Pinterest is a great way to curate images for the office image library and projects. Starting is as easy as setting up a user account and then creating ‘Boards‘ which are like categories for your images so for landscape office you might start with ‘Boards’ like trees, plants, urban parks, squares, stone, and so on and then start collating images by uploading from your computer, phone or ‘pinning’ images from websites. You just need to remember that the images you are ‘pinning’ are public for everyone on the web to see which can be good for publicising your work or what your working on, but you might want to keep it in-house which I’ll cover later.
Continue reading Guide to using Pinterest to curate images in design offices and schools
The competition was about rethinking the border between the natural park of Collserola and the City of Barcelona. It has been divided this edge in 16 parts and call it doors. There has been proposals for each door, related to the particular context and situation of this part of the edge.
Continue reading e(CO)stratègia | Barcelona Spain | Taller Sau
Kaohsiung existing city plan is an infrastructure led gridded planning. And the resulting cohesive network of road system and block green spaces. Kaohsiung port station. The railway site lies on the edge of the Kaohsiung city, alone the Wan shu mountain. Formed an invisible boundary.
Continue reading Infiltrated Cultural and Ecological Urbanism | Kaohsiung Taiwan | Maxthreads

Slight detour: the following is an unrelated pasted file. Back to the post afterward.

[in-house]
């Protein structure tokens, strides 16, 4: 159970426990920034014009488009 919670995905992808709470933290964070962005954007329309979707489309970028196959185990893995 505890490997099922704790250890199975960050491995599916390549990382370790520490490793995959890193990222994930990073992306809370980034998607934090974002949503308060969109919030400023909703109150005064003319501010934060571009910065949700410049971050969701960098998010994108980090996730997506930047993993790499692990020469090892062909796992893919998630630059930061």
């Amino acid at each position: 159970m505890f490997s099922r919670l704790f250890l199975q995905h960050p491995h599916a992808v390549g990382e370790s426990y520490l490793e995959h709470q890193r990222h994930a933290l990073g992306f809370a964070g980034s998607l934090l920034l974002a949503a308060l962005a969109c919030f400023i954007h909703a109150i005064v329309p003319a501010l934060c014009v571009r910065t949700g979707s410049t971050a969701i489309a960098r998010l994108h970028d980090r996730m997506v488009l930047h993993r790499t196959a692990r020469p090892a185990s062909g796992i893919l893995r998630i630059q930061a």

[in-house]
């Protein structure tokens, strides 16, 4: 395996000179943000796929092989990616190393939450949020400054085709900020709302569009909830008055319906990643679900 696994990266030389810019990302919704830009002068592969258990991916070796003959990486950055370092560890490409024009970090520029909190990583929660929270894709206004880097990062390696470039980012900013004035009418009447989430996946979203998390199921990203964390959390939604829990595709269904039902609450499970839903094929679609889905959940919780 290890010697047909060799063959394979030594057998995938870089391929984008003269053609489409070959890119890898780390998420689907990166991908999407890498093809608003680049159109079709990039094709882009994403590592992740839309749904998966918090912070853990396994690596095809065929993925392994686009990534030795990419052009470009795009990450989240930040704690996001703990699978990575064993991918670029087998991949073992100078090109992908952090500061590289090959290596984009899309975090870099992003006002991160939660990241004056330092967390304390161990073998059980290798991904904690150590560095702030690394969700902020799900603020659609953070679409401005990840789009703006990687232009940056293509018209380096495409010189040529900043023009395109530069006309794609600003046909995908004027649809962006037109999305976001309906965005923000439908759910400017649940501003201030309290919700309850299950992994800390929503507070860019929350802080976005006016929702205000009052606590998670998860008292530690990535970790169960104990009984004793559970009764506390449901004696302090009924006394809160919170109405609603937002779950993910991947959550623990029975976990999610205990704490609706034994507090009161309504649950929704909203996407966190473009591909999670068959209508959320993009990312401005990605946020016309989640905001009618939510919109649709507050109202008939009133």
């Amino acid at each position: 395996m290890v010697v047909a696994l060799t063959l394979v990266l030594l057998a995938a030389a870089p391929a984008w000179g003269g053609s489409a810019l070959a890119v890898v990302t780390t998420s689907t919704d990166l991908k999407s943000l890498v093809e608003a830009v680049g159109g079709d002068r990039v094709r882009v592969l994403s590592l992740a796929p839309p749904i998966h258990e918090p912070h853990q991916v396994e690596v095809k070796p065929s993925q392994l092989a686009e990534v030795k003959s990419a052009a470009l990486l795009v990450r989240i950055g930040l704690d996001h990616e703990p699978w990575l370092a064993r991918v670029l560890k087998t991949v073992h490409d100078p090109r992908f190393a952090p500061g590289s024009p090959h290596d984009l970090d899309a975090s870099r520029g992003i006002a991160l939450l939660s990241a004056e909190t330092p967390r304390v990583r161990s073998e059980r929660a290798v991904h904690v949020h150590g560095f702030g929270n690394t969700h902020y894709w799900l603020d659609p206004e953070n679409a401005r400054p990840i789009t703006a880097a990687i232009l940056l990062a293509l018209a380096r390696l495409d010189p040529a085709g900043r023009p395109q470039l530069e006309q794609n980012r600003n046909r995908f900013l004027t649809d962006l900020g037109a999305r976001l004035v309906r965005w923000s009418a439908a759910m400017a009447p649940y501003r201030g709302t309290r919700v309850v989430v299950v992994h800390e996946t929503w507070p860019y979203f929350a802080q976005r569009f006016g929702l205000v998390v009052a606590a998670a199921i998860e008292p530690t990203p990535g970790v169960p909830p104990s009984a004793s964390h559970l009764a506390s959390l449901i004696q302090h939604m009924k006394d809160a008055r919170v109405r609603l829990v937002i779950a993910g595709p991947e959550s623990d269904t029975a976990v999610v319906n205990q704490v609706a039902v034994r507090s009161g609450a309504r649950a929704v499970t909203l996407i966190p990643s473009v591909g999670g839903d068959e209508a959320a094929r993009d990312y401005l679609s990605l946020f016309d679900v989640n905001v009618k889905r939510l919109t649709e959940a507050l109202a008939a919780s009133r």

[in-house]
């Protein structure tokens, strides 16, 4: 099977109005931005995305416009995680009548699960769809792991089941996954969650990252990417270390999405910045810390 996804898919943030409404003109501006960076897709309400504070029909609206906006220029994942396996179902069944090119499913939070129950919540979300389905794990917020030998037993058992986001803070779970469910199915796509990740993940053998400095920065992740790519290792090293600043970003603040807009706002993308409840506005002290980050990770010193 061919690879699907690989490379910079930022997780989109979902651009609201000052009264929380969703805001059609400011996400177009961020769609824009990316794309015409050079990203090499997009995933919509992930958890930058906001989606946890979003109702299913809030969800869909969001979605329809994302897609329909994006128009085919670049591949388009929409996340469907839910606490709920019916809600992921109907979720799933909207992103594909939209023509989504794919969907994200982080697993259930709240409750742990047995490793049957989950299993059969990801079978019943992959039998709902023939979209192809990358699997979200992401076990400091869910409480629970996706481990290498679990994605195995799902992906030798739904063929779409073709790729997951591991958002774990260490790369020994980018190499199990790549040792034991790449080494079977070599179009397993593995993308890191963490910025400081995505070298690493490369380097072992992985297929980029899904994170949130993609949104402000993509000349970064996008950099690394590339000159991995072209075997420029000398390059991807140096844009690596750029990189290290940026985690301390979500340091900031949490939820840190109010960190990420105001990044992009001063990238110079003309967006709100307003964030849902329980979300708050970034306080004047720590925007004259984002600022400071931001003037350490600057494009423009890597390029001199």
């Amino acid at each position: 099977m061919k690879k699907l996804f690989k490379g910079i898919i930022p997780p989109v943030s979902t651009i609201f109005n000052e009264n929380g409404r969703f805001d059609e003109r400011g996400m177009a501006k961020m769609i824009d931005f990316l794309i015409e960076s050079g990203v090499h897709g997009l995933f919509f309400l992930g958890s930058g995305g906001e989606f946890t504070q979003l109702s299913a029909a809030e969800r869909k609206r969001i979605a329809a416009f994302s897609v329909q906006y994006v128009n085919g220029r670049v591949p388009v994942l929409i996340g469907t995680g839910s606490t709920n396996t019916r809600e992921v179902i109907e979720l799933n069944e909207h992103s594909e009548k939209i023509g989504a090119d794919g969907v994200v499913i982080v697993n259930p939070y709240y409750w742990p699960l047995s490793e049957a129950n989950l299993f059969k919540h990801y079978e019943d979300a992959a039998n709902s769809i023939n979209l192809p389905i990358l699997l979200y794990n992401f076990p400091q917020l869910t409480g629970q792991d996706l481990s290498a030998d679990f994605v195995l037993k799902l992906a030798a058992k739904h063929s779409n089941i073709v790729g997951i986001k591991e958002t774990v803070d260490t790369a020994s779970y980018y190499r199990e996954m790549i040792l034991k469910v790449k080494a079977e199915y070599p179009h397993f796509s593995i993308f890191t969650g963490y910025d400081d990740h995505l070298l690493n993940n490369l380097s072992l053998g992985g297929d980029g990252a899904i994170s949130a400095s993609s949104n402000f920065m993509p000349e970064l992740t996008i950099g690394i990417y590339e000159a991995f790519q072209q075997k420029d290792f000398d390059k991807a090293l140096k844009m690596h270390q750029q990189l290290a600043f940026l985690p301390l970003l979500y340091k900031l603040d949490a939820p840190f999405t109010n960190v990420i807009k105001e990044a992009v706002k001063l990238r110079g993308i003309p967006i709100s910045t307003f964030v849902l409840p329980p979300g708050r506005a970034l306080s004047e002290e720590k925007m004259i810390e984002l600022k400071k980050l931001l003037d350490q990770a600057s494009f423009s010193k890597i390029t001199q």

Experts at the University of East Anglia recently launched a new weapon in the fight against the deadly ash disease which threatens to wipe out 80 million UK trees, has seen ash imports to the UK suspended and large-scale tree felling tabled. But quick thinking environmental specialists at UEA’s Adapt Low Carbon Group have come up with a new smartphone app which will not only help monitor the spread of disease, but allow conservationists to target infected areas.
The free ‘Ashtag’ app will make it possible for anyone to take a photo of diseased leaves, shoots or bark and send it remotely to plant pathologists to identify whether or not the tree is infected. As well as collecting photographic evidence, the app also uses geo-tagging software to give a precise location of infected trees – allowing researchers and authorities to build up a picture of where the dieback is happening. This can then be used to target areas for culling to stop the spread of the disease.
Continue reading New ‘Ashtag’ app launches to curb spread of devastating disease